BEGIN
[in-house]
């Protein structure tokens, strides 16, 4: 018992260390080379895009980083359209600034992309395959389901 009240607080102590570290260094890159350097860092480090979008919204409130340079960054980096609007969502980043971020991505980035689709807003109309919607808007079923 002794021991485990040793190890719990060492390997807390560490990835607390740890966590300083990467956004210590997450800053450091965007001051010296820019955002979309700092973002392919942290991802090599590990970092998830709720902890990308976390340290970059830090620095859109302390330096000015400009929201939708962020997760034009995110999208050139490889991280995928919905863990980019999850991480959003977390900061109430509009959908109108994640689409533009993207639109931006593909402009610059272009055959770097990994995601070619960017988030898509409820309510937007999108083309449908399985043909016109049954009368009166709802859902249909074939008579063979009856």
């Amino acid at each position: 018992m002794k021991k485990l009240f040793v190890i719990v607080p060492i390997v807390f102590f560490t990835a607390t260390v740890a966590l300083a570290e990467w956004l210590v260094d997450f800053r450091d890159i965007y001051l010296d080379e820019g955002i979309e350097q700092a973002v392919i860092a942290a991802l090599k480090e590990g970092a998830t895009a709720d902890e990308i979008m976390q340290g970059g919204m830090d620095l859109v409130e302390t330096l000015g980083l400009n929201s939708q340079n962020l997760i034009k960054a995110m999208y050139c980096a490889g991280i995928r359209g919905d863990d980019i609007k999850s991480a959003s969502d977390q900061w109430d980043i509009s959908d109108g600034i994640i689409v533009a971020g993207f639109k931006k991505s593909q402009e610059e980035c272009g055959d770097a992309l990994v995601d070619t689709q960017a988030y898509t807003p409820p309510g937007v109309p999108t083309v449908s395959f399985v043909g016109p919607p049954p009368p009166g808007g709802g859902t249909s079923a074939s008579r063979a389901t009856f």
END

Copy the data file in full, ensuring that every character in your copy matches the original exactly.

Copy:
[in-house]
């Protein structure tokens, strides 16, 4: 018992260390080379895009980083359209600034992309395959389901 009240607080102590570290260094890159350097860092480090979008919204409130340079960054980096609007969502980043971020991505980035689709807003109309919607808007079923 002794021991485990040793190890719990060492390997807390560490990835607390740890966590300083990467956004210590997450800053450091965007001051010296820019955002979309700092973002392919942290991802090599590990970092998830709720902890990308976390340290970059830090620095859109302390330096000015400009929201939708962020997760034009995110999208050139490889991280995928919905863990980019999850991480959003977390900061109430509009959908109108994640689409533009993207639109931006593909402009610059272009055959770097990994995601070619960017988030898509409820309510937007999108083309449908399985043909016109049954009368009166709802859902249909074939008579063979009856």
């Amino acid at each position: 018992m002794k021991k485990l009240f040793v190890i719990v607080p060492i390997v807390f102590f560490t990835a607390t260390v740890a966590l300083a570290e990467w956004l210590v260094d997450f800053r450091d890159i965007y001051l010296d080379e820019g955002i979309e350097q700092a973002v392919i860092a942290a991802l090599k480090e590990g970092a998830t895009a709720d902890e990308i979008m976390q340290g970059g919204m830090d620095l859109v409130e302390t330096l000015g980083l400009n929201s939708q340079n962020l997760i034009k960054a995110m999208y050139c980096a490889g991280i995928r359209g919905d863990d980019i609007k999850s991480a959003s969502d977390q900061w109430d980043i509009s959908d109108g600034i994640i689409v533009a971020g993207f639109k931006k991505s593909q402009e610059e980035c272009g055959d770097a992309l990994v995601d070619t689709q960017a988030y898509t807003p409820p309510g937007v109309p999108t083309v449908s395959f399985v043909g016109p919607p049954p009368p009166g808007g709802g859902t249909s079923a074939s008579r063979a389901t009856f």